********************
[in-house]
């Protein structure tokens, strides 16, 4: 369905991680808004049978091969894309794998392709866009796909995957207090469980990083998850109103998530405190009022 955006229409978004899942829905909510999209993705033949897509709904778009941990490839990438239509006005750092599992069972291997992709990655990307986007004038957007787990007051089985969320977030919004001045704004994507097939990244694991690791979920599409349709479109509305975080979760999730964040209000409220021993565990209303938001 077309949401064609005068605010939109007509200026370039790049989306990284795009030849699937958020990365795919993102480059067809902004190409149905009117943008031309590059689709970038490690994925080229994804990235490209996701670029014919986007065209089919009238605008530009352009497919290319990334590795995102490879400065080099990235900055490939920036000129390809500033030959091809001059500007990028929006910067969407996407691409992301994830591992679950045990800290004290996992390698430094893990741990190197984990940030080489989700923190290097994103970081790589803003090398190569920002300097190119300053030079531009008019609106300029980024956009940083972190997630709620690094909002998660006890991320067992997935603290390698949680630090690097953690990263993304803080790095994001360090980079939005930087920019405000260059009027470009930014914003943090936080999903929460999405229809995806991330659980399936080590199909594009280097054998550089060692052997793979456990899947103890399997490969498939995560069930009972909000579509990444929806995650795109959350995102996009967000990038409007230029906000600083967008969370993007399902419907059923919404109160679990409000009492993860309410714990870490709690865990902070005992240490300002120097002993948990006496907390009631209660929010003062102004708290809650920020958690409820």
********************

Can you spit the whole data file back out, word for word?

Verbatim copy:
[in-house]
């Protein structure tokens, strides 16, 4: 369905991680808004049978091969894309794998392709866009796909995957207090469980990083998850109103998530405190009022 955006229409978004899942829905909510999209993705033949897509709904778009941990490839990438239509006005750092599992069972291997992709990655990307986007004038957007787990007051089985969320977030919004001045704004994507097939990244694991690791979920599409349709479109509305975080979760999730964040209000409220021993565990209303938001 077309949401064609005068605010939109007509200026370039790049989306990284795009030849699937958020990365795919993102480059067809902004190409149905009117943008031309590059689709970038490690994925080229994804990235490209996701670029014919986007065209089919009238605008530009352009497919290319990334590795995102490879400065080099990235900055490939920036000129390809500033030959091809001059500007990028929006910067969407996407691409992301994830591992679950045990800290004290996992390698430094893990741990190197984990940030080489989700923190290097994103970081790589803003090398190569920002300097190119300053030079531009008019609106300029980024956009940083972190997630709620690094909002998660006890991320067992997935603290390698949680630090690097953690990263993304803080790095994001360090980079939005930087920019405000260059009027470009930014914003943090936080999903929460999405229809995806991330659980399936080590199909594009280097054998550089060692052997793979456990899947103890399997490969498939995560069930009972909000579509990444929806995650795109959350995102996009967000990038409007230029906000600083967008969370993007399902419907059923919404109160679990409000009492993860309410714990870490709690865990902070005992240490300002120097002993948990006496907390009631209660929010003062102004708290809650920020958690409820």